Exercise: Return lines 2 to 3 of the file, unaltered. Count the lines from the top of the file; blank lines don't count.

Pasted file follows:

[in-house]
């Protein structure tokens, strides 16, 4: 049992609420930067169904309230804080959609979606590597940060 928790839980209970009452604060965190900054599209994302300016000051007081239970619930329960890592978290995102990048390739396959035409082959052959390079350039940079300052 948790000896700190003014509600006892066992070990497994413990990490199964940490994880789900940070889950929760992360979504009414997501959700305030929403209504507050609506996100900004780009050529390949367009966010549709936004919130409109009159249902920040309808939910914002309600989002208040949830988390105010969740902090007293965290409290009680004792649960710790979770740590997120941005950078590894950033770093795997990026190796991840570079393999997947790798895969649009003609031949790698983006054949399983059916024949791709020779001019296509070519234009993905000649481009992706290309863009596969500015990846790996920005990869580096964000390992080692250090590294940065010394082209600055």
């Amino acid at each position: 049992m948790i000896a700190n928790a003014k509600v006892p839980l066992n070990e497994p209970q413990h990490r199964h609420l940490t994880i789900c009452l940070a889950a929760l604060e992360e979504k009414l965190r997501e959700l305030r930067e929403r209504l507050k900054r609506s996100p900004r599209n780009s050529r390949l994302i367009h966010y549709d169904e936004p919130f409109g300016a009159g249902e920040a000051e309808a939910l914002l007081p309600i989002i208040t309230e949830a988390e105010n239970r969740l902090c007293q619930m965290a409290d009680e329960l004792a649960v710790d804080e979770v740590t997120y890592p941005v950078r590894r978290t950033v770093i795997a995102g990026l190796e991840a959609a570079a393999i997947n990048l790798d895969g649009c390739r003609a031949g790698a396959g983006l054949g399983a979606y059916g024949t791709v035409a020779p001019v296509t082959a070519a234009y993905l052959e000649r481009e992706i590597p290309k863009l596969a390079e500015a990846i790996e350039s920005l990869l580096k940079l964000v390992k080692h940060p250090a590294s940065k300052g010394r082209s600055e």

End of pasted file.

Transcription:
């Protein structure tokens, strides 16, 4: 049992609420930067169904309230804080959609979606590597940060 928790839980209970009452604060965190900054599209994302300016000051007081239970619930329960890592978290995102990048390739396959035409082959052959390079350039940079300052 948790000896700190003014509600006892066992070990497994413990990490199964940490994880789900940070889950929760992360979504009414997501959700305030929403209504507050609506996100900004780009050529390949367009966010549709936004919130409109009159249902920040309808939910914002309600989002208040949830988390105010969740902090007293965290409290009680004792649960710790979770740590997120941005950078590894950033770093795997990026190796991840570079393999997947790798895969649009003609031949790698983006054949399983059916024949791709020779001019296509070519234009993905000649481009992706290309863009596969500015990846790996920005990869580096964000390992080692250090590294940065010394082209600055």
């Amino acid at each position: 049992m948790i000896a700190n928790a003014k509600v006892p839980l066992n070990e497994p209970q413990h990490r199964h609420l940490t994880i789900c009452l940070a889950a929760l604060e992360e979504k009414l965190r997501e959700l305030r930067e929403r209504l507050k900054r609506s996100p900004r599209n780009s050529r390949l994302i367009h966010y549709d169904e936004p919130f409109g300016a009159g249902e920040a000051e309808a939910l914002l007081p309600i989002i208040t309230e949830a988390e105010n239970r969740l902090c007293q619930m965290a409290d009680e329960l004792a649960v710790d804080e979770v740590t997120y890592p941005v950078r590894r978290t950033v770093i795997a995102g990026l190796e991840a959609a570079a393999i997947n990048l790798d895969g649009c390739r003609a031949g790698a396959g983006l054949g399983a979606y059916g024949t791709v035409a020779p001019v296509t082959a070519a234009y993905l052959e000649r481009e992706i590597p290309k863009l596969a390079e500015a990846i790996e350039s920005l990869l580096k940079l964000v390992k080692h940060p250090a590294s940065k300052g010394r082209s600055e």